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Author Topic: Forests: An Endangered Resource  (Read 44541 times)

kassy

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Re: Forests: An Endangered Resource
« Reply #250 on: November 14, 2020, 06:39:10 PM »
Scientists discover what types of forests store CO2 best

Forests help mitigate carbon dioxide emissions by capturing it. To make the most of this natural phenomenon, an international team of scientists led by the University of Geneva (UNIGE) has defined which types of forests can store the most carbon and under what conditions.

...

Two opposing hypotheses are at the basis of their work.

A first hypothesis suggests that species diversity would allow for denser stacking and niche compartmentalisation that would favour the abundance of trees within a forest. This abundance would increase the forest’s carbon storage capacity.

According to the other hypothesis, it is not diversity that allows tree abundance but the availability of energy substrate. Areas with higher energy content allow more trees to thrive per unit area and thus increase carbon recapture.

In order to determine which hypothesis is most likely, the researchers used inventory data from forests on five continents. Their conclusion is clear: species diversity is optimal for equatorial and tropical rainforests, but in forests in cold or dry regions it is the abundance of trees rather than their diversity that favours CO2 recapture.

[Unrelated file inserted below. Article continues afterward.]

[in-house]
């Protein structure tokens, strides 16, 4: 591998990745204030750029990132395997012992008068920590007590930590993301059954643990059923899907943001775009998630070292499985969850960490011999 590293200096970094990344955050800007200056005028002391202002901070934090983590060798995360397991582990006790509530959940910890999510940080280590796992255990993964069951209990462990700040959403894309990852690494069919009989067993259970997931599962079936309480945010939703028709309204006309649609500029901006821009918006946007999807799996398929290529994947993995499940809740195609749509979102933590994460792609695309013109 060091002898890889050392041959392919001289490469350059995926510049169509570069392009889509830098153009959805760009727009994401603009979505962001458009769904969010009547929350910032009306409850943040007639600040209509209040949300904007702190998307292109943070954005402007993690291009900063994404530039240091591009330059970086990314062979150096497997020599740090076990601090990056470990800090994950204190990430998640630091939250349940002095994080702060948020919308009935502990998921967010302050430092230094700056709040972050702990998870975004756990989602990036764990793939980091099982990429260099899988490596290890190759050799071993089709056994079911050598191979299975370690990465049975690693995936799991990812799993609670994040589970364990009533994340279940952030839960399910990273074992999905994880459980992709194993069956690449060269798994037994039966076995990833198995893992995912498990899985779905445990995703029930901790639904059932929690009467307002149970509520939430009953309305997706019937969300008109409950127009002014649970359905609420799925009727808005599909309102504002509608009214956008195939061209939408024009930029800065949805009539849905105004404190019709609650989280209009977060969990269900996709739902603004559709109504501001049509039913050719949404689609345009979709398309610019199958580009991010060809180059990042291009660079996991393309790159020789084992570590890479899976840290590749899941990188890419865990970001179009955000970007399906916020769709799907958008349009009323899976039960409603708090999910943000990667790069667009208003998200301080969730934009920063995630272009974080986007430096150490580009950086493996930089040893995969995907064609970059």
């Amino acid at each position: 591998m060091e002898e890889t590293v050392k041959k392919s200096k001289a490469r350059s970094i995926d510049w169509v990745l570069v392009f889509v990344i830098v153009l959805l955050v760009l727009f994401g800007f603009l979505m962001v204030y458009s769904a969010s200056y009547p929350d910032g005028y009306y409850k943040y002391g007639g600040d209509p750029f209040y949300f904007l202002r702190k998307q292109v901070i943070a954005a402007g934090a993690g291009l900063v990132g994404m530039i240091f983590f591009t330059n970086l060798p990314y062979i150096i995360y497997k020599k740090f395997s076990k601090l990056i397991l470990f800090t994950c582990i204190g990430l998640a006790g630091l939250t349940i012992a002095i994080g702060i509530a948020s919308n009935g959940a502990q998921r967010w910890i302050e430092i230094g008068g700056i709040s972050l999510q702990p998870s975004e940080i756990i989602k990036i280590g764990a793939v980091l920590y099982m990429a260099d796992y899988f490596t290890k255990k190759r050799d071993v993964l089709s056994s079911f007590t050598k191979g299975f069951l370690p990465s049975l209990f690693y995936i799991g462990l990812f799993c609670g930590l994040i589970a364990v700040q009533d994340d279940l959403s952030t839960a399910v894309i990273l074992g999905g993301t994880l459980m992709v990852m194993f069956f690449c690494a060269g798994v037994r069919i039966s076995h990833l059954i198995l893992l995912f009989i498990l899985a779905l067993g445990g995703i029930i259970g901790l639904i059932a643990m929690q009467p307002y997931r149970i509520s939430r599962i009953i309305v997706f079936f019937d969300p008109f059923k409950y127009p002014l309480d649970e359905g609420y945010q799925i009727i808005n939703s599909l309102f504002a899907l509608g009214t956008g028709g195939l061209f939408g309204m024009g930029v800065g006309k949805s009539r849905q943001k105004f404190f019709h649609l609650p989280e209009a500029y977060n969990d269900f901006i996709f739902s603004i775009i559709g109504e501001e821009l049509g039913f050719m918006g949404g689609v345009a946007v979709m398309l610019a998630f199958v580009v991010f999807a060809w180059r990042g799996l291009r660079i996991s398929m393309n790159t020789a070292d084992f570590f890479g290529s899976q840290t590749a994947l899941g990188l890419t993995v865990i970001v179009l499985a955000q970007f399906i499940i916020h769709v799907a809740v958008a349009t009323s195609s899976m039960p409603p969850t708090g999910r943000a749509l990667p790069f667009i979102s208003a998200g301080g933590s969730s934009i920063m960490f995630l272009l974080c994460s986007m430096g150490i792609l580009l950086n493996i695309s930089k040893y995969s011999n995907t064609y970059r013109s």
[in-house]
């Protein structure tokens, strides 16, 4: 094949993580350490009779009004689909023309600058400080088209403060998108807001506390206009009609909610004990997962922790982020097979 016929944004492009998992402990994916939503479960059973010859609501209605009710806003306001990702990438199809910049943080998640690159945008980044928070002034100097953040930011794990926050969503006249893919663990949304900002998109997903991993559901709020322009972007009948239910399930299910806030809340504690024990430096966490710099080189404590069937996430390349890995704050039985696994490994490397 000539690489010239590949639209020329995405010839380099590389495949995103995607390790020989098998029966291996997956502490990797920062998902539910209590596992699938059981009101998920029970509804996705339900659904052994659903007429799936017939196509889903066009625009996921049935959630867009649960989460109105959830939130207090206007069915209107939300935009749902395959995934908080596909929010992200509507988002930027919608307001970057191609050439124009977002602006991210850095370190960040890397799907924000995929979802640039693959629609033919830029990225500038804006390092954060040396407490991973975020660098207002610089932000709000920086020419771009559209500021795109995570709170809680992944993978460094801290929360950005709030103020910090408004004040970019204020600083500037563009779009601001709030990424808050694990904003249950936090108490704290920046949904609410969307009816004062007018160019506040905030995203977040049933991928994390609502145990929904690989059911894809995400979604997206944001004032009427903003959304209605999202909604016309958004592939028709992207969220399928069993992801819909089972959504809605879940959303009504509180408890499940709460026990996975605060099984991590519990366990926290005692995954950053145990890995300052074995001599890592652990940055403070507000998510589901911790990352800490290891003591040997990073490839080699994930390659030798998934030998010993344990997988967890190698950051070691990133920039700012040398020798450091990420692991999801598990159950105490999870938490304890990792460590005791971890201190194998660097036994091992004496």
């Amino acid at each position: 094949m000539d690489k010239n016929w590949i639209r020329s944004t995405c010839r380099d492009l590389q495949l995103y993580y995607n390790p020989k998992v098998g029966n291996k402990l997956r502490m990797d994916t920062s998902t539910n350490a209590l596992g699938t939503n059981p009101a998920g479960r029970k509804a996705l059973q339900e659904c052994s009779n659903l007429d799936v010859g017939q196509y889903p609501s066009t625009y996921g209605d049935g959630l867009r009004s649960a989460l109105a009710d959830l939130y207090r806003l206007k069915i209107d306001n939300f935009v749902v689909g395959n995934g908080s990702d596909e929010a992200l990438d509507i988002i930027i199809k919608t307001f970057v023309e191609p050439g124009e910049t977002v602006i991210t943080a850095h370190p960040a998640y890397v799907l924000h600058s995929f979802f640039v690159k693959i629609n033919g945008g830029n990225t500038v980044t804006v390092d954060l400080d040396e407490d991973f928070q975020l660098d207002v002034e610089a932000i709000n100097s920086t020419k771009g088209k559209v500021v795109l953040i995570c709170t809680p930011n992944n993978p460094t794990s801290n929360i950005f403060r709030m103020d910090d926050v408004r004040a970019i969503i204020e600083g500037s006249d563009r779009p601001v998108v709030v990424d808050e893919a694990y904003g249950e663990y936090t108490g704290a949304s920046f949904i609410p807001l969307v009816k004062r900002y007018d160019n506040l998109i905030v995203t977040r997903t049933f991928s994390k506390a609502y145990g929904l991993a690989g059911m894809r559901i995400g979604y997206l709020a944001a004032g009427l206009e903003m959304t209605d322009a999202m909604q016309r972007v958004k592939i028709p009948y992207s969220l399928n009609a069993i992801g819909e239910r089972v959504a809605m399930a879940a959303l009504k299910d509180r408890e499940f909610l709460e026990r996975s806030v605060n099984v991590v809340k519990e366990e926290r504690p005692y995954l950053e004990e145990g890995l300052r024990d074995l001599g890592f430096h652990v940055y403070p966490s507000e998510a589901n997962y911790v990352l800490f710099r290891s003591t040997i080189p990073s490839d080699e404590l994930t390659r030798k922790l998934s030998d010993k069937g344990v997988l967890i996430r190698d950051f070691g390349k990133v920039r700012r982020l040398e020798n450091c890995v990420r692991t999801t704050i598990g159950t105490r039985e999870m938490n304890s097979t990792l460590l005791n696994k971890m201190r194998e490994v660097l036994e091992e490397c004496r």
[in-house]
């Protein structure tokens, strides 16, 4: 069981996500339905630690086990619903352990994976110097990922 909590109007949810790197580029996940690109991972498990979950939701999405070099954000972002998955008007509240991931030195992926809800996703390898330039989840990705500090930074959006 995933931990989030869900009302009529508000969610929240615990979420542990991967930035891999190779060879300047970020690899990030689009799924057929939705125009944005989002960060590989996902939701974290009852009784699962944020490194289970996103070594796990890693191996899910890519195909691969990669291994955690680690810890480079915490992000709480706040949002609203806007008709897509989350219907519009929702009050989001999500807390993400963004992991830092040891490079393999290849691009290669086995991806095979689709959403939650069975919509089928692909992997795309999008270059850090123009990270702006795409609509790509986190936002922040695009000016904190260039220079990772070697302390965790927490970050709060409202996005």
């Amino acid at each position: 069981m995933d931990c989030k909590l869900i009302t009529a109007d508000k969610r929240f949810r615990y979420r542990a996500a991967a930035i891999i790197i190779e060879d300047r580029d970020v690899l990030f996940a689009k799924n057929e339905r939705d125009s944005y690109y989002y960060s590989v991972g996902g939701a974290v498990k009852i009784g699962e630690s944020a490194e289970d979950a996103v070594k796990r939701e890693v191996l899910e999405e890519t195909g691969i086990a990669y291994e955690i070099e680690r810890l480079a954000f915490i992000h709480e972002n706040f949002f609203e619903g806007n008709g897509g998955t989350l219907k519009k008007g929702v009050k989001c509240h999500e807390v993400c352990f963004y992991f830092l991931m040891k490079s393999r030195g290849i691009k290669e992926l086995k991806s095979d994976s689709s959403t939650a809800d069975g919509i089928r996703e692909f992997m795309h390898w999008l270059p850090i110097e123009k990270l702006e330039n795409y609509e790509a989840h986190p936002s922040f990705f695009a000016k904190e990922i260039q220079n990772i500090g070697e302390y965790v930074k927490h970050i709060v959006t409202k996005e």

...

https://www.swissinfo.ch/eng/scientists-discover-what-types-of-forests-store-co2-best/46161820
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kassy

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Re: Forests: An Endangered Resource
« Reply #251 on: November 17, 2020, 12:03:51 PM »
B.C. just cut back logging limits on Haida Gwaii. But is it enough to protect these ancient, carbon-rich forests?

B.C.’s chief forester has cut back logging limits on Haida Gwaii, protecting goshawk nesting habitat and cedar for Indigenous cultural use, but critics are calling for a moratorium on harvesting some of the world’s most carbon-rich forests.

The archipelago of more than 150 islands off B.C.’s northwest coast is home to ancient cedar, spruce and hemlock forests and many plants and animals not found anywhere else. Its incredible biodiversity has earned it the moniker “the Galapagos of the North.”

Decades of intensive logging on the archipelago decimated those forests and led to conflicts that ultimately resulted in the 1988 establishment of Gwaii Haanas National Park Reserve and Haida Heritage Site, a protected area of nearly 1,500 square kilometres. But beyond the boundaries of the conservation area and other protected areas on the islands, clearcut logging continues.

Lisa White-Kuuyang, a Haida weaver from Old Masset and long-time advocate for protecting old-growth forests on the islands, said continuing to clear cut Haida Gwaii forests threatens Haida culture and the sustainability of the archipelago’s unique ecosystem.

“The disrespectful devastation to the land is not acceptable,” she told The Narwhal.

Suzanne Simard, a forest ecologist and professor at the University of British Columbia, agreed.

“These super-rich carbon areas from Northern California to Alaska should be just de facto preserved if we have any hope at all of trying to meet our global carbon targets,” she said. “As soon as we start cutting these forests, it’s like we’re just blowing a big hole into our ability to meet any of that.”